Happy birthday to me, happy birthday to me, happy birthday happy birthday, happy birthday to me… 279 days in.
Hoi An is an ancient city with a history dating back over 2000 years, though not that you would know if a visit to it’s museum was your only point of reference with almost half of the exhibition space taken up by a particular 20 year period; come on Nam! On average the war cost the lives of 150000 Vietnamese a year, at present road deaths total 28000 per year and are rising – and they aren’t even trying to kill each other (although you mightn’t guess if you saw them!); will they fill museums dedicated to the incompetence of the government in looking after its citizens?
The street scene in Hoi An is a different matter however; with well preserved old buildings jostling for your attention and lanes that come alive at night from the soft glow of lanterns of all colours, the town has plenty of charm. We spent the day peering into the homes of local residents with dark wooden features and water marks from high flood levels over recent years (though Trump would be happy to see that 1968 holds the record high point to date, what global warming!). We finished this off with a traditional dance show and game of bingo, where I happened to draw out the lucky paddle that belonged to Helen, winning us our own lantern, fab – it’ll look great next to the one we bought just an hour before!
As this particular day was also my birthday we decided to live it up a little with pre-dinner drinks, and Helen’s first taste of Bia Hoi, or fresh beer, and at only 20p a glass we treated ourselves to a second helping; oh yes, tonight was starting off pretty wildly! We then took a walk along the harbourside (well, the few boats that dotted the riverside promenade) and found the most expensive looking restaurant in town, continued on a bit and found a cheaper alternative. Needless to say we finished off the night in a cake shop, yum!
The nearby ancient site of My Son was the destination the following day on a two coach heavy excursion. Although the ruins were nowhere near as extensive as Angkor or Ayutthaya, they demonstrate the fantastic knowledge of the local craftsman in manipulating the clay to produce bricks so durable they outperform the modern day equivalent in durability by a factor of ten – and counting! But the best part of our eighty strong conga line tour was our irrepressible guide whose imagination, humour and genuine insight all dispensed in a manner more befitting a spoof Kung Fu film was spellbinding! We returned to the offer of eating dinner with our host family and fellow traveller at the guesthouse (not a free offer, mind). We accepted and munched down a lovely meal and chatted over travel stories and Vietnamese traditions, one such newly acquired pastime being karaoke. Needless to say, with a few beers to the good and in high spirits (it was the day after my birthday after all), Lin, Bassie and I jumped onto a moped and found the nearest venue. It was full. But no need to fret as most streets have a karaoke centre and we soon had our own booth with huge screen and speakers set to distort. With the menu completely in Vietnamese we had to keep calling for help in finding songs that we could all enjoy. After irrevocably laying damage to various classics from the likes of Lionel Richie to the Animals, I thought it was time for something more modern, but Taylor Swift was all I could think of. Seeing an opportunity to not have to return to our booth every three minutes, I was cunningly asked “do you like Taylor Swift?” And with my positive reply we had four Taylor Swift songs lined up back to back with one rouge inclusion of Wrecking Ball in the middle. It was a task to big even for me to see out and so with the midnight hour approaching we bailed.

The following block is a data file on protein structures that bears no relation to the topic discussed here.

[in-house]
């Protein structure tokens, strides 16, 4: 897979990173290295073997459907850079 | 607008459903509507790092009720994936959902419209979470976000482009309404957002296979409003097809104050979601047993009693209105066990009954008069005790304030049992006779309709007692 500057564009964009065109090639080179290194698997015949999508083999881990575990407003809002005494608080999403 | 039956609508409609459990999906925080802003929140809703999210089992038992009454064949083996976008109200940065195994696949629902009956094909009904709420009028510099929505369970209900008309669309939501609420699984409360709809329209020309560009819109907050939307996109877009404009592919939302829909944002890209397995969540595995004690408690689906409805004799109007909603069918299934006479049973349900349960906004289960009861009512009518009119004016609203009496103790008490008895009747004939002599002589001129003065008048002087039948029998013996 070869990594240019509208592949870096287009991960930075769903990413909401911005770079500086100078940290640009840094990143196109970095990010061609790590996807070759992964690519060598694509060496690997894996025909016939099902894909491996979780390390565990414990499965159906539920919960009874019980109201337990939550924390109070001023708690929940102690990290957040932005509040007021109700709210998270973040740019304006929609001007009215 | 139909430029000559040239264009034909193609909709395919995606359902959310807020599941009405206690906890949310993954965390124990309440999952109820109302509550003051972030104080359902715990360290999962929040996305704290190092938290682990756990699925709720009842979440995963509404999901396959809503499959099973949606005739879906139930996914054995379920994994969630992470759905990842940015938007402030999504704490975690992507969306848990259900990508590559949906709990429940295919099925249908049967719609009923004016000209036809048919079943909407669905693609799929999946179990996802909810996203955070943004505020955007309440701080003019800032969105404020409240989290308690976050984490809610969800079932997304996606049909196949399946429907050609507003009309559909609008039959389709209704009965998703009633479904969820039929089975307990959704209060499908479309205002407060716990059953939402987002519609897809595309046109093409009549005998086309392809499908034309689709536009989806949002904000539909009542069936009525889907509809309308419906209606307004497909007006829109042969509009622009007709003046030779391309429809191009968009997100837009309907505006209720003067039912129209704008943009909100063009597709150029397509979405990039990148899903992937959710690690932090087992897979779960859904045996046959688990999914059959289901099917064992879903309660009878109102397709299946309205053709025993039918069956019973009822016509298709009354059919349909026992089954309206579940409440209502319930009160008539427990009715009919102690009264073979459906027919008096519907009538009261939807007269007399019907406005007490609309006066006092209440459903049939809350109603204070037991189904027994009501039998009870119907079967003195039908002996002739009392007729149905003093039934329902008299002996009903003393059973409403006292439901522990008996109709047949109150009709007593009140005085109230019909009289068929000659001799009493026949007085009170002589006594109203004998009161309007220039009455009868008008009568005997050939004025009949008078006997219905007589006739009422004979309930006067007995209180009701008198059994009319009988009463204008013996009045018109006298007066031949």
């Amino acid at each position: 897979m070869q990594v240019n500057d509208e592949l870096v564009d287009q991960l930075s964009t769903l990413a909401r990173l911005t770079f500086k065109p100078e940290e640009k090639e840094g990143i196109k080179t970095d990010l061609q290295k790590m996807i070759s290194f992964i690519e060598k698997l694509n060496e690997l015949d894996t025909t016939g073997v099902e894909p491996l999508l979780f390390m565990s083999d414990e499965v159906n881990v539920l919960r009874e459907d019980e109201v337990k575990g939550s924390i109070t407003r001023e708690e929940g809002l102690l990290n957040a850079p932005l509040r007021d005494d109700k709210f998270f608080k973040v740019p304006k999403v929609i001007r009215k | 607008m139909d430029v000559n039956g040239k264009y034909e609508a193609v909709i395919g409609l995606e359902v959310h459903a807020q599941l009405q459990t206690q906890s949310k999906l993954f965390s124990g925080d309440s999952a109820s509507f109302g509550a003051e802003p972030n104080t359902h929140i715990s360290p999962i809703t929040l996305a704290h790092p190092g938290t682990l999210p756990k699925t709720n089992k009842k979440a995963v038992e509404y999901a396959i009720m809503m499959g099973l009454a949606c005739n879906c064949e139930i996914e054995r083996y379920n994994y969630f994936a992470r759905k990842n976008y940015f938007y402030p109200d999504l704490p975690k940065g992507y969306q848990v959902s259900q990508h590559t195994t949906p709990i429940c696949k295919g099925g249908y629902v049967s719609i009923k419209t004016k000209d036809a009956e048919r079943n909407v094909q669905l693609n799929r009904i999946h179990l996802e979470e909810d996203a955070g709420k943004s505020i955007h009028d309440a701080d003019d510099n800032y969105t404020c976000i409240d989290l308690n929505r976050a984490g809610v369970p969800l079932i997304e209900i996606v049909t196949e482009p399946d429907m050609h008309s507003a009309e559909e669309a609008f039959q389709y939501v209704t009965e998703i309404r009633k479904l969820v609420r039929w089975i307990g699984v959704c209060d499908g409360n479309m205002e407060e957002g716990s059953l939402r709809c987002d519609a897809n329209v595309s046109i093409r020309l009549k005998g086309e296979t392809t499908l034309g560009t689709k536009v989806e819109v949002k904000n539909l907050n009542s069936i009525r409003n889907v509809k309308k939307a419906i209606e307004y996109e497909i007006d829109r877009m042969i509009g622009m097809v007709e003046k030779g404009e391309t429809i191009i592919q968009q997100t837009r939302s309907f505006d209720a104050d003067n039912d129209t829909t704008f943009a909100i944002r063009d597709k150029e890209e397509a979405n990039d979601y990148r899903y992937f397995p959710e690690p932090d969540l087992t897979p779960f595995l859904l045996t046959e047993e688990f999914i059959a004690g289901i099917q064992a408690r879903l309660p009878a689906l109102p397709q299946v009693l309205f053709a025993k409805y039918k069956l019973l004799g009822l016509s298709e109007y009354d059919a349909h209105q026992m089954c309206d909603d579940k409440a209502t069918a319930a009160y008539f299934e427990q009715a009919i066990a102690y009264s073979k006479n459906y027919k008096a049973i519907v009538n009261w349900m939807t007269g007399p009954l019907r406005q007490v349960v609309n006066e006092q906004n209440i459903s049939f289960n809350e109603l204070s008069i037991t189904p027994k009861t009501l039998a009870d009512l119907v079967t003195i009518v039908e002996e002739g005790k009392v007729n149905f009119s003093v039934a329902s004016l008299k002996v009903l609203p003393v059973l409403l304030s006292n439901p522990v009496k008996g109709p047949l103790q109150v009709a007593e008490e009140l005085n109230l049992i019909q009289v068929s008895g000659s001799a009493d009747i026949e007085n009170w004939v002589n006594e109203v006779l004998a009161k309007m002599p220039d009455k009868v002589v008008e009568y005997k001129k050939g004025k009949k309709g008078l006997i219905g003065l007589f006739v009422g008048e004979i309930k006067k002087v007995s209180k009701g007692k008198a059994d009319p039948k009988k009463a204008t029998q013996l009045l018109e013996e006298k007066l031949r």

Heading north we arrived in the city of Hue (pronounced in the manner of a Geordie football fan), the imperial city. Last time I was in Hue, it was overcast and damp; this occasion was no different. We traipsed from our hotel to the citadel but with the rain getting heavier, my toe getting bluer and ourselves getting miserabler, we decided to head back and warm up in the luxury of our room with satellite tv. Five episodes of Travel Man later and we were warm and happy.
Determined not to let a second day be such a washout, we hit the road on a scooter and visited the tombs of dead emperors. These guys lived the highlife and having 100 wives and even more concubines was all the vogue, but I was shocked to hear that some of these mausoleums are not even 100 years old yet; emperors alive in the twentieth century with over 100 wives, wowzers! Although this was of no lineage benefit to Tu Duc who never managed to father any successor to the throne despite, presumably, numerous attempts!
Our final stop of the day was Thien Mu pagoda, a pleasant enough temple with grounds housing many fantastic bonsai trees (the Vietnamese easily out bonsai the Japanese on number and scale, even if that does sound like an oxymoron). The real claim to fame is that it was from here that monk Thich Quang Duc struck out in an Austin Metro and burned himself to death in order to appear on a Rage Against The Machine album cover – now that most definitely is a sacrifice Nepal! The car was driven back to Hue and is now an exhibit at the pagoda. And that wrapped up a rather standard few days of seeing stuff that rich people forced poor people to build for them; time to get back to nature!